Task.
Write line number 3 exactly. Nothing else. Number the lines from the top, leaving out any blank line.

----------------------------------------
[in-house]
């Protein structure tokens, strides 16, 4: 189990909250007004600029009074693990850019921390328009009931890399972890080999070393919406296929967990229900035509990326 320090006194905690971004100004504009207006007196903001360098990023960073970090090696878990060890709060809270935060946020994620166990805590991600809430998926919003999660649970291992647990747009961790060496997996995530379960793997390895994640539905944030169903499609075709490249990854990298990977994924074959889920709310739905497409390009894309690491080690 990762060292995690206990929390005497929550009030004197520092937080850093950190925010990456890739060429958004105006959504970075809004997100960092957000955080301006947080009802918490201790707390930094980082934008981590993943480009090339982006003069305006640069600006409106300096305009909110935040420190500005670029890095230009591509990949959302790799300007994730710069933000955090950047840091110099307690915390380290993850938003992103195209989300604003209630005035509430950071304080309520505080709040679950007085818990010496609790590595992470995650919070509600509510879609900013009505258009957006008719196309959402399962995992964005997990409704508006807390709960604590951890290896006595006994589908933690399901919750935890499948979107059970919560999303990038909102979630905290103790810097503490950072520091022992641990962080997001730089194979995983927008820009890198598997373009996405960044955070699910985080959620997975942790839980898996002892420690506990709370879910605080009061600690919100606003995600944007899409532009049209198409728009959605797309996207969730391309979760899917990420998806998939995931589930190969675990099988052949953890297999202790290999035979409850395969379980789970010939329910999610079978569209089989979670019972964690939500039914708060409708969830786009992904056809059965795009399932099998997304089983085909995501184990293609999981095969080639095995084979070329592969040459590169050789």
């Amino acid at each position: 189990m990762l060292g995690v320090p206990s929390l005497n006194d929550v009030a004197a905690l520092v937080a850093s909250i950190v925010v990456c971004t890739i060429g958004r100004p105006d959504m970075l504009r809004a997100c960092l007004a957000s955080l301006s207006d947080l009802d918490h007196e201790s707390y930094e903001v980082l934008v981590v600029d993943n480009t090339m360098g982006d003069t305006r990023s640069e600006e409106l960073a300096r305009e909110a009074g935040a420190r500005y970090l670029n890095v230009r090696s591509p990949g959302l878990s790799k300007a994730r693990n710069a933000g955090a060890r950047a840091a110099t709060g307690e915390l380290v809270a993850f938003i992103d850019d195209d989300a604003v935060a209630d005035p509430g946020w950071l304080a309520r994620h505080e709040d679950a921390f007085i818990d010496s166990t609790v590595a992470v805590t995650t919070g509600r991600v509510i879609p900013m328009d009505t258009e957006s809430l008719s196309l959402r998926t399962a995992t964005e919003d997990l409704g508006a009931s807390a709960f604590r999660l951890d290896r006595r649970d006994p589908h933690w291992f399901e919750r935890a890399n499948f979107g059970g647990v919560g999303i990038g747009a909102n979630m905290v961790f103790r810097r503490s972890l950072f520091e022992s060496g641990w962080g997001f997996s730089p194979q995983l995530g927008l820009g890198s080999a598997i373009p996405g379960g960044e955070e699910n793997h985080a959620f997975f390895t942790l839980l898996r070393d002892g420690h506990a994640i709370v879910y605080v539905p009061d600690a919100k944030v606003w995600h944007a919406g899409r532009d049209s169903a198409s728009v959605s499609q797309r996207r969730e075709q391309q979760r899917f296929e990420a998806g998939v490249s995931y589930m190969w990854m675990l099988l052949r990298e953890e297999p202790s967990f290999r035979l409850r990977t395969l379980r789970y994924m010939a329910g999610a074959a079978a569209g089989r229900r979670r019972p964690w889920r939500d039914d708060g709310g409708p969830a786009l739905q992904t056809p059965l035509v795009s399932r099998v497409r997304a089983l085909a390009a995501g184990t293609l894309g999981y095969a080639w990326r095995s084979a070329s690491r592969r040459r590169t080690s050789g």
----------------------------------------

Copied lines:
């Amino acid at each position: 189990m990762l060292g995690v320090p206990s929390l005497n006194d929550v009030a004197a905690l520092v937080a850093s909250i950190v925010v990456c971004t890739i060429g958004r100004p105006d959504m970075l504009r809004a997100c960092l007004a957000s955080l301006s207006d947080l009802d918490h007196e201790s707390y930094e903001v980082l934008v981590v600029d993943n480009t090339m360098g982006d003069t305006r990023s640069e600006e409106l960073a300096r305009e909110a009074g935040a420190r500005y970090l670029n890095v230009r090696s591509p990949g959302l878990s790799k300007a994730r693990n710069a933000g955090a060890r950047a840091a110099t709060g307690e915390l380290v809270a993850f938003i992103d850019d195209d989300a604003v935060a209630d005035p509430g946020w950071l304080a309520r994620h505080e709040d679950a921390f007085i818990d010496s166990t609790v590595a992470v805590t995650t919070g509600r991600v509510i879609p900013m328009d009505t258009e957006s809430l008719s196309l959402r998926t399962a995992t964005e919003d997990l409704g508006a009931s807390a709960f604590r999660l951890d290896r006595r649970d006994p589908h933690w291992f399901e919750r935890a890399n499948f979107g059970g647990v919560g999303i990038g747009a909102n979630m905290v961790f103790r810097r503490s972890l950072f520091e022992s060496g641990w962080g997001f997996s730089p194979q995983l995530g927008l820009g890198s080999a598997i373009p996405g379960g960044e955070e699910n793997h985080a959620f997975f390895t942790l839980l898996r070393d002892g420690h506990a994640i709370v879910y605080v539905p009061d600690a919100k944030v606003w995600h944007a919406g899409r532009d049209s169903a198409s728009v959605s499609q797309r996207r969730e075709q391309q979760r899917f296929e990420a998806g998939v490249s995931y589930m190969w990854m675990l099988l052949r990298e953890e297999p202790s967990f290999r035979l409850r990977t395969l379980r789970y994924m010939a329910g999610a074959a079978a569209g089989r229900r979670r019972p964690w889920r939500d039914d708060g709310g409708p969830a786009l739905q992904t056809p059965l035509v795009s399932r099998v497409r997304a089983l085909a390009a995501g184990t293609l894309g999981y095969a080639w990326r095995s084979a070329s690491r592969r040459r590169t080690s050789g």